As the installed capacity of solar PV continues to expand, the requirements for technical O&M are growing too. The industry has been driven by significant cost efficiencies over the years, both in Capex (Installation) and Opex (O&M) but the big gains have already been made in these areas and future gains are likely to be marginal. As a result of expanding capacity and the need to continue reducing overhead, digitalisation has become a key theme in the solar industry.
Digitalisation of O&M was a major topic at the PV Operations Europe 2019 conference in Munich, continuing from last year’s discussions. Big data is likely to become a significant influence in managing the multitude of data streams associated with a typical solar project – SCADA, spare parts information, inspection reports from different providers such as technical advisories, and predictive tools for predictive maintenance.
Data systems can be used for anything from asset performance (monitoring the standard KPIs, typically from performance ratios), plant availability and how it performs throughout the seasons, to security systems.
This brings a number of questions to resolve around data aggregation, monitoring, analysis, remote versus centralised data, cloud storage, and whether a company should manage their data-driven operations in-house, or outsource to third-party O&M monitoring providers.
Of course, the correct solution for a better performing plant is one that works for each company, depending on a combination of factors, like location and the size of the asset portfolio being managed. It’s where operating and maintenance come into play together with asset management.
Who manages the data?
A typical investment fund or an asset manager has numerous streams from various monitoring systems that they use to collect and analyse that data. Now the industry aims to aggregate these streams into a single unified software that makes it easy to manage the data.
Much like the theme at last year’s conference around managing O&M in-house or outsourcing the work, the question for data management is whether you should outsource your monitoring solutions to an asset manager or a monitoring solutions company like Meteocontrol or 3Megawatt, or whether to bring it in-house with your own technical asset management team.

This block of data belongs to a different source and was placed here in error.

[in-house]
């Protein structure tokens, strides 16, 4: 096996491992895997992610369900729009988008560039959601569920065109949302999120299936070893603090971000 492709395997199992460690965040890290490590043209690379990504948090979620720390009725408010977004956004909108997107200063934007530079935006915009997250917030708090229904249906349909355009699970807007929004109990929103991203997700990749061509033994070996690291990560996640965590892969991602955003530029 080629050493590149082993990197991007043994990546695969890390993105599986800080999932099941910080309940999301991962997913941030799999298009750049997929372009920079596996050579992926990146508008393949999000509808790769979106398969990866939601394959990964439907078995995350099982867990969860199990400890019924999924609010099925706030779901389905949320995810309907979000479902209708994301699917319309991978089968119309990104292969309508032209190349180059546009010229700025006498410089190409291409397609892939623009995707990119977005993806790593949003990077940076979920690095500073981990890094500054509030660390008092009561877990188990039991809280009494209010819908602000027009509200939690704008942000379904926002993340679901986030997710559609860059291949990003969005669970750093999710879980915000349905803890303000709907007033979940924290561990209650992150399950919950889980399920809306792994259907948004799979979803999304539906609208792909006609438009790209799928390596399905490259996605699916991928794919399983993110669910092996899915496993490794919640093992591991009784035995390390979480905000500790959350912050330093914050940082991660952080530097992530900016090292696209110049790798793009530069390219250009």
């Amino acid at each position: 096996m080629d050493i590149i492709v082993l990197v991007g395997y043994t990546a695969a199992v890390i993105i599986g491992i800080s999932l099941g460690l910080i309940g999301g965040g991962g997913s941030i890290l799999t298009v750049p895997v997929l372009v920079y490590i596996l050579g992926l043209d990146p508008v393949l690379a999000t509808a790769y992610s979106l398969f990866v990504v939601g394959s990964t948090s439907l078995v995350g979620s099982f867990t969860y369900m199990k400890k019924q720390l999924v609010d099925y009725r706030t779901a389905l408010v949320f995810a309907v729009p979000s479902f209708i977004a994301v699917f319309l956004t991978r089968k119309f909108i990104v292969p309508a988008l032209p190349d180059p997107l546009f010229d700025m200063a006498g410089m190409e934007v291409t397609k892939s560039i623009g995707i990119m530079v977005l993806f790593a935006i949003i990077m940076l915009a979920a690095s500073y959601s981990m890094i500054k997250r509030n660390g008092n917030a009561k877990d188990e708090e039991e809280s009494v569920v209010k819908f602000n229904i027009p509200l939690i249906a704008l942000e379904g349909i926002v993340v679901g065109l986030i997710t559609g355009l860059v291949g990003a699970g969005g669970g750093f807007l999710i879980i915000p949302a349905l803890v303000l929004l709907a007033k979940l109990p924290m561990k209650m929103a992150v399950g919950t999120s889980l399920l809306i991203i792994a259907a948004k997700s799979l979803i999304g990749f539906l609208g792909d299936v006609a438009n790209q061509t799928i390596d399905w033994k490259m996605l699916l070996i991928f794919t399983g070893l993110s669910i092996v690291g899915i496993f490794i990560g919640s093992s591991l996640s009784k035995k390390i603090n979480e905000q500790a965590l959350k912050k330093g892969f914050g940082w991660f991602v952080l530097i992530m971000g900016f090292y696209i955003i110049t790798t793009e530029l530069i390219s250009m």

There are a number of contract companies who offer data monitoring solutions. For example, one of our clients near Munich currently monitors 13 Gigawatts of assets across forty-five thousand projects. On the other hand, a lot of manufacturers have their own monitoring system in place, and there is also a standard SCADA system.
One advantage of using a service provider is their access to a larger dataset across multiple assets, which may lead to greater efficiency and better decision-making when it comes to choosing how to operate an asset. On the other side of that, in-house data analysis might bring a deeper understanding to the technical asset manager for their particular asset, based on location etc.
Another company that presented in Munich has a central operating system purely because the majority of their sites are particularly isolated and require processes and platforms to operate their remote plants.
There is only so much a technical asset management team can deal with in terms of workload. Some companies have been able to implement big data effectively and the choice to outsource depends on the software and the budgets they have in place, how they operate and maintain their portfolio and how they analyse the data.